Martin Zeilinger’s work involves intellectual property issues in relation to contemporary art. Researching blockchain systems that deal with this, he shows how the technology often works to support a hyperfinancialization of the art market, art practices, or art itself. For example, Maecenas is an art investment start-up that tokenizes art works in fragments. People can buy and sell pieces of an art work. Jonas Lund created the Jonas Lund Token (JLT), a community that controls the artist’s practice and life. Interested parties might buy shares / tokens, and collectively decide which commissions he accepts, which grants to apply for etc.

So, how might the blockchain be repurposed for opposite aims? How could blockchain refuse property models rather than perpetuating them? Martin lays out two interesting directions:

  1. The possibility of an unownable digital artifact on the blockchain. This has roots in an idea that was quite prevelent until recently: that digital files are basically unownable, un-copyrightable, because they are so easily copied and disseminated. Although this was never really the case, blockchain technology seems to only step further away from this idea by enforcing artificial scarcity of individually identifyable digital files. The possibility of an unownable digital artifact on the blockchain seems for now at least to remain a philosophical thought experiment.
  2. Using blockchain for commoning infrastructures. This Is in Martin’s opinion the more promising direction. He gives two examples:
    1. CultureStake by Furtherfield, which is described as a “web-based voting and connection system for decentralised cultural decision-making and investment.”
    2. Decentralized Autonomous Kunstverein, which is combines blockchain technology with the history of non-profit art associations in Germany. It is “directed and funded by its members on a voluntary basis, without a permanent space or home jurisdiction, initiating projects however and wherever on the globe its members decide.”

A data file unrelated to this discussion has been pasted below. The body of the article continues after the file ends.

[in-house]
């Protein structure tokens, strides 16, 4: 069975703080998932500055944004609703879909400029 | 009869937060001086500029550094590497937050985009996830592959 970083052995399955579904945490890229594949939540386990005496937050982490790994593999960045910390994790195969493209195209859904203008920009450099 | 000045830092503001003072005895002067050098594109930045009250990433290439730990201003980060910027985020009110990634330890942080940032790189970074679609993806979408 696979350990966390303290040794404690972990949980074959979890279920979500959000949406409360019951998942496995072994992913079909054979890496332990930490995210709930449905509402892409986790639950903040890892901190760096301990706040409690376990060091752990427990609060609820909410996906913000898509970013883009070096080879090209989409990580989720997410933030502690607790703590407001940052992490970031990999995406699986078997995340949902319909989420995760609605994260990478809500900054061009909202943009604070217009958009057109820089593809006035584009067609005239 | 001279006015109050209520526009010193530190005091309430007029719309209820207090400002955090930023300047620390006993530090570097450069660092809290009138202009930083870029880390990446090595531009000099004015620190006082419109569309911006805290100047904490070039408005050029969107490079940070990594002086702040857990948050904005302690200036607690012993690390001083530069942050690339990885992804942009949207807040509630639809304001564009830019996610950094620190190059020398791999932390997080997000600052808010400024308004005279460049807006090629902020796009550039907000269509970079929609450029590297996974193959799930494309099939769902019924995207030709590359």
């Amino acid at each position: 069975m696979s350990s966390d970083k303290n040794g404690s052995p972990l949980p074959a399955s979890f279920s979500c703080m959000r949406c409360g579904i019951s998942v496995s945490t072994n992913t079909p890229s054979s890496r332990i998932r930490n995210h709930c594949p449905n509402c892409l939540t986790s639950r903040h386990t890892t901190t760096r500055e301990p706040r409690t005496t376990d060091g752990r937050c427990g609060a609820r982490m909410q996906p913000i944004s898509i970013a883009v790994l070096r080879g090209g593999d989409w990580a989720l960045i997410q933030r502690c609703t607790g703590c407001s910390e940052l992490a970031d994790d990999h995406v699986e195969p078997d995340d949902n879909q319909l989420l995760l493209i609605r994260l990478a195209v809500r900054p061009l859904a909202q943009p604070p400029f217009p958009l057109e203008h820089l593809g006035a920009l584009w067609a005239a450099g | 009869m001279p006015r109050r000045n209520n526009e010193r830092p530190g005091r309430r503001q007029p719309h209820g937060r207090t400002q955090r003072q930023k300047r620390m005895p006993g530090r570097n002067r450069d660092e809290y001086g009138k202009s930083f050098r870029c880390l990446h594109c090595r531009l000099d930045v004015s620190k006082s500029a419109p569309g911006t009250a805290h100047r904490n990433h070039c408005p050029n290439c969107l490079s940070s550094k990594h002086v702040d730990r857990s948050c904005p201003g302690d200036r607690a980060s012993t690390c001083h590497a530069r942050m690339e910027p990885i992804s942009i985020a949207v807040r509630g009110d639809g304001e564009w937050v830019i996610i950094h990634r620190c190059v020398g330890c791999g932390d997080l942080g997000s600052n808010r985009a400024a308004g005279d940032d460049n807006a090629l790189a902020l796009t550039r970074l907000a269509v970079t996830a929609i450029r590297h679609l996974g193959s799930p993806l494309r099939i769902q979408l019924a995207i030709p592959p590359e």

Innovation from below

Max Haiven frames the question of the posibilities of blockchain as a counter to the status quo even broader. How might blockchains become innovations that are rebellions against the fundamental functioning of capitalism, its architecture and the way it measures our work and value? For him, the focus should not be on the innovation that is promising disruption of finance and tech, but a sort of everyday innovation by the people as they go through life trying to survive in a system that is stacked against them. His example involves a packet of Ramen Noodles.

The well-known prison currency of cigarettes has been replaced in recent years by things like instant noodles. This is due to the fact that the increasingly privatized food services in prisons no longer provide the inmates with enough calories to keep healthy and strong enough to protect yourself in violent situations. In this context, instant noodles became very valuable as a uniform, long-lasting, and fungeable form of food. Prisoners can stack them up or exchange them as needed. This, Max says, is innovation from below: an innovation that is made in order to survive a system that does not value you. The example of mass incarceration (or “prison warfare” a term Max borrows from Dylan Rodriguez) shows how these systems of exclusion are often highly racialized.

What we can learn from this example is:

  • When we think about monetary innovation, we need to start from those that are excluded from the current economic system. Otherwise, it will just repeat the same tendencies again.
  • When we think about technologies (and money is one of them) we need to think about what they propose themselves as a solution to. What is the social problem that money tries to solve? And who actually defined this as a problem?
  • Instead of coming up with alternative money designs and financial technologies from the top down, we need to see how they might be used by those that are excluded. How these technologies could relate them to grassroots forms of resistance. This is a space of truly interesting experiments.